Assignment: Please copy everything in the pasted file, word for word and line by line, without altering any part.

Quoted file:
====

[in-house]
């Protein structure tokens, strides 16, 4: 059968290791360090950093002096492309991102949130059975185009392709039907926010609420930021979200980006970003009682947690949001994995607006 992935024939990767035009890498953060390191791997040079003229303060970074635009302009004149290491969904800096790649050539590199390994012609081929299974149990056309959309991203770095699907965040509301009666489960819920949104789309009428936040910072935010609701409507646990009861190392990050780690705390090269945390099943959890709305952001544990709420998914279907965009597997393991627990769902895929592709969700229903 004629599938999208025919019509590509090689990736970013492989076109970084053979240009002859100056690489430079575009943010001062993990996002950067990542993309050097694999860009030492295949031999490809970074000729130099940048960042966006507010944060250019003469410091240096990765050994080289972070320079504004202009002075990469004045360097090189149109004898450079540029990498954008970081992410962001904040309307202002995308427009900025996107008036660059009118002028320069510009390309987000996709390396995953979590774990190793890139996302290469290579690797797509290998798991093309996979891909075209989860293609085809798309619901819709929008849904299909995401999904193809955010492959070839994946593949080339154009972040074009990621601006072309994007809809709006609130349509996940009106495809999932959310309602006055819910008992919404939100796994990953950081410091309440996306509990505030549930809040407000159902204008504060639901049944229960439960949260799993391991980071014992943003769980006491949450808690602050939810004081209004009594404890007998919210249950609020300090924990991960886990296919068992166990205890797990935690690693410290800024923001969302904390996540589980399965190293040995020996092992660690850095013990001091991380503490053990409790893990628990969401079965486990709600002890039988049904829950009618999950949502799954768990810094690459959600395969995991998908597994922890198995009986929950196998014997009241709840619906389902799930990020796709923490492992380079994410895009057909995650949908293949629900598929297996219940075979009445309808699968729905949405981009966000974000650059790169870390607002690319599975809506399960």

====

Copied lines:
[in-house]
């Protein structure tokens, strides 16, 4: 059968290791360090950093002096492309991102949130059975185009392709039907926010609420930021979200980006970003009682947690949001994995607006 992935024939990767035009890498953060390191791997040079003229303060970074635009302009004149290491969904800096790649050539590199390994012609081929299974149990056309959309991203770095699907965040509301009666489960819920949104789309009428936040910072935010609701409507646990009861190392990050780690705390090269945390099943959890709305952001544990709420998914279907965009597997393991627990769902895929592709969700229903 004629599938999208025919019509590509090689990736970013492989076109970084053979240009002859100056690489430079575009943010001062993990996002950067990542993309050097694999860009030492295949031999490809970074000729130099940048960042966006507010944060250019003469410091240096990765050994080289972070320079504004202009002075990469004045360097090189149109004898450079540029990498954008970081992410962001904040309307202002995308427009900025996107008036660059009118002028320069510009390309987000996709390396995953979590774990190793890139996302290469290579690797797509290998798991093309996979891909075209989860293609085809798309619901819709929008849904299909995401999904193809955010492959070839994946593949080339154009972040074009990621601006072309994007809809709006609130349509996940009106495809999932959310309602006055819910008992919404939100796994990953950081410091309440996306509990505030549930809040407000159902204008504060639901049944229960439960949260799993391991980071014992943003769980006491949450808690602050939810004081209004009594404890007998919210249950609020300090924990991960886990296919068992166990205890797990935690690693410290800024923001969302904390996540589980399965190293040995020996092992660690850095013990001091991380503490053990409790893990628990969401079965486990709600002890039988049904829950009618999950949502799954768990810094690459959600395969995991998908597994922890198995009986929950196998014997009241709840619906389902799930990020796709923490492992380079994410895009057909995650949908293949629900598929297996219940075979009445309808699968729905949405981009966000974000650059790169870390607002690319599975809506399960």